Why it matters

We’ve talked plenty about how pricing and monetisation work, but the way you operate as a business is important, too. It sets the tone and environment in which your strategies operate day-to-day. Even the ideal monetisation strategy won’t deliver results if you don’t also build a value-based culture and put governance, systems and processes in place to steer outcomes.

NB: This is not the same as a values-based culture (which you should also have!) Here, we’re talking about a culture which respects value to the customer as a core tenet, as opposed to price, where short-termism and gouging can be the result.

Value culture

Building a value-based culture is the job of the CEO. She needs to instil that culture in her direct reports and ensure that there is real substance behind her words. Building a value-focused rather than price-focused culture is tough. It’s also fragile and easily ruined: it takes real commitment and discipline to maintain.

“There can never - and I mean never - be a discount on a new car coming out of the factory in pristine condition.” Elon Musk memo to Tesla employees

The commitment to defending price on the basis of promoting value demonstrated here by Elon Musk is what all CEOs should aspire to.

The core principles of a value-based culture are:

  • Monetisation is treated as an organisational capability which is developed and optimised over time.
  • Monetisation is discussed early on in the product development cycle to help steer profitable decisions.
  • Leaders are willing to walk away from bad deals and stand behind their sales teams in doing so.


We saw earlier that a smart monetisation strategy always starts with the customer and works backwards. But that doesn’t mean that you should support every client request or demand for customisation.

It’s critical to wrap a layer of governance around what you are willing and unwilling to do for customers, so that client-facing functions (sales, customer success etc.) are clear about their authority and can act accordingly. There are no hard and fast rules but a good policy should cover the following elements:

Packaging: Define what adjustments - if any - can be made to the packaging configuration to meet the needs of a specific customer. As a rule of thumb, you would not want to allow the sale of non-standard packages to customers - it increases the complexity of your portfolio and cost-to-serve. There may be instances however where it is allowable e.g. for very large customers. Whatever policy is right for your business should be carefully documented and communicated clearly.

Price discount authority: Define what discount authority is allowable, and by whom. It may also be appropriate to set different authority rules by channel and product. Typically, a level of discount authority is expected in enterprise sales yet is minimised for smaller customers where speed and simplicity of sale are critical to maintaining margin.

Price waterfall for pricing strategy


You need complete visibility and control over your pricing. Equally, pricing strategy must not become a burden for your sales team which slows them down. These objectives can sometimes come into conflict, particularly in larger and more complex businesses.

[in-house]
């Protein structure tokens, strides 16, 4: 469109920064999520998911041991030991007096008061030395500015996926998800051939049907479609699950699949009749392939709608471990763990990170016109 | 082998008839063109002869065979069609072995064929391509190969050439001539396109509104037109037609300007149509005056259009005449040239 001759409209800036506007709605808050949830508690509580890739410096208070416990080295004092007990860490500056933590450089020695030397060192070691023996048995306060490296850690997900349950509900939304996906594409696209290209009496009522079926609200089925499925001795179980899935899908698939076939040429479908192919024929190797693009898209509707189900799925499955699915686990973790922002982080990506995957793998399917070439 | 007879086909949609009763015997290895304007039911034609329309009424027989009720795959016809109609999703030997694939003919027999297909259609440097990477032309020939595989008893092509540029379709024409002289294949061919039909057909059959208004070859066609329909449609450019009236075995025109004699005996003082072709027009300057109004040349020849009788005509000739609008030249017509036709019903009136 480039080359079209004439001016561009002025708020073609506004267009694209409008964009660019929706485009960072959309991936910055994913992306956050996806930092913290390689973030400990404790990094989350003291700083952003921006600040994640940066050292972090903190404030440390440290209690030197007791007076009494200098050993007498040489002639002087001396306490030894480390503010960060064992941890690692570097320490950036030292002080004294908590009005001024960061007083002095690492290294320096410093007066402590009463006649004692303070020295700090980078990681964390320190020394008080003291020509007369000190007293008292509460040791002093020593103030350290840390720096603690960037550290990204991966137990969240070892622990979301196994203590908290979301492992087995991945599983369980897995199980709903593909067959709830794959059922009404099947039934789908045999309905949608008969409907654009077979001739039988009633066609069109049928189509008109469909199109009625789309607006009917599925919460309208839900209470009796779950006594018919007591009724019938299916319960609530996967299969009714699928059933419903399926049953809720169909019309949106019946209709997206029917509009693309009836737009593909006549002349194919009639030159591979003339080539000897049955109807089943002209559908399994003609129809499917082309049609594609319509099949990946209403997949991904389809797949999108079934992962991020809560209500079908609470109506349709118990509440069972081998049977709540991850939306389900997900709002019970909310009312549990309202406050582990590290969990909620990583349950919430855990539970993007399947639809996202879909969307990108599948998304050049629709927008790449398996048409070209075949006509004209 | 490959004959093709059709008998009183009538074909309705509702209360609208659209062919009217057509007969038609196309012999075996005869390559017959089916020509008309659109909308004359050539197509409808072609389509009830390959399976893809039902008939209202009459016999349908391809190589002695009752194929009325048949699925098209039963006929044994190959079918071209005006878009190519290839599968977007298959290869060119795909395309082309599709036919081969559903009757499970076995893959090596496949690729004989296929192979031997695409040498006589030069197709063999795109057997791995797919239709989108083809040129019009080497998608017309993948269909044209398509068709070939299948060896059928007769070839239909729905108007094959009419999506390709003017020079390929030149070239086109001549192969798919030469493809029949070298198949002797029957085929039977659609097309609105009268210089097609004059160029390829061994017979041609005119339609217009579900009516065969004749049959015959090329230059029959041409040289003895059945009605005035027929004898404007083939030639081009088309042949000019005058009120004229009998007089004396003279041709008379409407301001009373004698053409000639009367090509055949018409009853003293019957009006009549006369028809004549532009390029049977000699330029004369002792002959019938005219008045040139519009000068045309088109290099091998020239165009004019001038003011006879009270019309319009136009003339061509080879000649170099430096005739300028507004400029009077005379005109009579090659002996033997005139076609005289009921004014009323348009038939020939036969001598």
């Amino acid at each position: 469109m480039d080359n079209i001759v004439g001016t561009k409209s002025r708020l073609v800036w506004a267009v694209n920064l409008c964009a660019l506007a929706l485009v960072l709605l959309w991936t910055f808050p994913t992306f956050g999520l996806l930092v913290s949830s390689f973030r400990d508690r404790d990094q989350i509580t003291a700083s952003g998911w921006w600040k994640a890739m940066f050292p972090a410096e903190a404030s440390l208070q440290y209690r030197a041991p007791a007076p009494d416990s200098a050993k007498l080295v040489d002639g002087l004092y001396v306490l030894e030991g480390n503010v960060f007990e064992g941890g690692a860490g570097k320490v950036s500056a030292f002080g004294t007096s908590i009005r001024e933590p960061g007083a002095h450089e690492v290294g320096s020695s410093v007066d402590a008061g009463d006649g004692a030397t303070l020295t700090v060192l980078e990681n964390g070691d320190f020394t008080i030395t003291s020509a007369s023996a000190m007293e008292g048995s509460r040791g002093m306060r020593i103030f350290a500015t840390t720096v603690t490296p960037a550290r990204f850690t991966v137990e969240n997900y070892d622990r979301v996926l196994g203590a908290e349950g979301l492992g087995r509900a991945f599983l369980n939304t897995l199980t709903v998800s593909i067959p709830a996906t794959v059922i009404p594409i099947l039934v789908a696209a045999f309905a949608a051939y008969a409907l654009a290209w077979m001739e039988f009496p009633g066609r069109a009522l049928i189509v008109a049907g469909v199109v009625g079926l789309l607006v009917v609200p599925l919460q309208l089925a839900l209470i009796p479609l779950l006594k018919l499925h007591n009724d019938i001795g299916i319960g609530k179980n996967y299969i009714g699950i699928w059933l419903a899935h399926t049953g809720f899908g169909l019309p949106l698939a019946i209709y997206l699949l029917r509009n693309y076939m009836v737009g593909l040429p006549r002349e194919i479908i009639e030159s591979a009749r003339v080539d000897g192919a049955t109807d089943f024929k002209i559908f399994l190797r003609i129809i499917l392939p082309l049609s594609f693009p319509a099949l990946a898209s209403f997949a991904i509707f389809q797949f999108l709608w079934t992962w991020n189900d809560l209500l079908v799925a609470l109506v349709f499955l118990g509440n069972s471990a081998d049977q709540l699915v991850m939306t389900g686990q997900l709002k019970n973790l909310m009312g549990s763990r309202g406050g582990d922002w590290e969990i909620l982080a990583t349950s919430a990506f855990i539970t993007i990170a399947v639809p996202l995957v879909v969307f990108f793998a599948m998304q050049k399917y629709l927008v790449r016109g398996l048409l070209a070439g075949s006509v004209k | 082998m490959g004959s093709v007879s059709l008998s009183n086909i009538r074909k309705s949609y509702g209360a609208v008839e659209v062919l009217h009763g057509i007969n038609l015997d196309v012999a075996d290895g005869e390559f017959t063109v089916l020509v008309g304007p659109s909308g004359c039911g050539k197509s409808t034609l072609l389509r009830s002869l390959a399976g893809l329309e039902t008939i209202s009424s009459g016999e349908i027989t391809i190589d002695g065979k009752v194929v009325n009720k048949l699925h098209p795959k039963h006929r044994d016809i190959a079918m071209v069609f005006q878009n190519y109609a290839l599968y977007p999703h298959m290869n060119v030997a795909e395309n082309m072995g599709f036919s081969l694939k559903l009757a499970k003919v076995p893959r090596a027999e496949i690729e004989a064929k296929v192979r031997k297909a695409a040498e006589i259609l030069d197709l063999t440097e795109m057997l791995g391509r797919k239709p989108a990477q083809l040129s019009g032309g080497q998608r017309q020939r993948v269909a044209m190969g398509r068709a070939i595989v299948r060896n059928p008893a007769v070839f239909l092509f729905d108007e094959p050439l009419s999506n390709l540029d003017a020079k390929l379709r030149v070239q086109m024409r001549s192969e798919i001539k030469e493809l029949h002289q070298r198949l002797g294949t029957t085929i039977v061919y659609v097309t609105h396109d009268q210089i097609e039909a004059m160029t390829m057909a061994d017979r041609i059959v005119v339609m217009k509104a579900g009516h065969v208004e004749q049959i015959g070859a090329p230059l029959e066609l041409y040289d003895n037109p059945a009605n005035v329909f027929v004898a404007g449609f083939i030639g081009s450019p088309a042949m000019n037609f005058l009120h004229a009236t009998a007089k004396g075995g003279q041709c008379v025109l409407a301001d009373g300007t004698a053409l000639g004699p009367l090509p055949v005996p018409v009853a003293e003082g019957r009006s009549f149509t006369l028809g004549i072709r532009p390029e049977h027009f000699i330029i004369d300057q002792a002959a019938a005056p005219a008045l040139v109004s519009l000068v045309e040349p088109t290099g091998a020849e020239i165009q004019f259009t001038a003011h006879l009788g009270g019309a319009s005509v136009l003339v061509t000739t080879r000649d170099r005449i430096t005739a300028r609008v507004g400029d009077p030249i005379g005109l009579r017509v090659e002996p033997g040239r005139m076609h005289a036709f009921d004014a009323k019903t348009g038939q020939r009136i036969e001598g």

The following considerations will help guide your execution strategy:

Automation: Aim to systematise and automate as much of your packaging, pricing and approval processes as possible. Leveraging offline tools like Excel for pricing guidance and email-driven approval workflows is OK when you are a small startup; but you should be automating these processes as soon as possible.

Data strategy: There are two aspects of data strategy and how it relates to your monetisation strategy that you should consider. First, how you sell must be reflected in your product and customer data. Your SKU hierarchy should reflect the granularity with which you sell your products, so that product and price are data-aligned.

Alignment between price and product means that your product must always be demonstrably priced at the most granular level you would like to sell. For example, if a business were to sell packs of 4 water bottles at a price of $10, recorded in its systems, but also allows the sale of individual water bottles for $3, then a SKU for a single water bottle at $3 must also be present in the system. We’ve seen very mature large SaaS businesses unable to determine what products they’ve sold to their customers because they did not have data-alignment between product and price.

Similar considerations apply to customer data. Make sure you have data on any customer characteristics that are used to differentiate prices between customers – these can then be used either to justify your pricing strategies, or to differentiate further in the future.

Second, you can’t change things you can’t see. To steer pricing effectively across the business you’ve got to identify the right metrics, at the right level of granularity, for the right audience at the right cadence, and then execute on as much dashboarding and reporting as is needed to give everyone in the business the insights they need to make reliable decisions.

Incentives: Salespeople are coin-operated. Ensure that compensation schemes for your customer-facing functions are supportive of your monetisation strategy; rather than driving behaviours which are counterproductive.

A common challenge with the switch from a subscription-based to consumption-based pricing model, for example, is that incentives must also change accordingly as revenue growth becomes increasingly dependent on post-sales rather than pre-sales activities.

Deal desk: Some businesses operate a deal desk to support sales with complex deals, and ensure compliance with policy. There is some merit in this, but take care not to slow down the sales process. Don’t let a more arcane deal desk hold back the automation of approval workflows.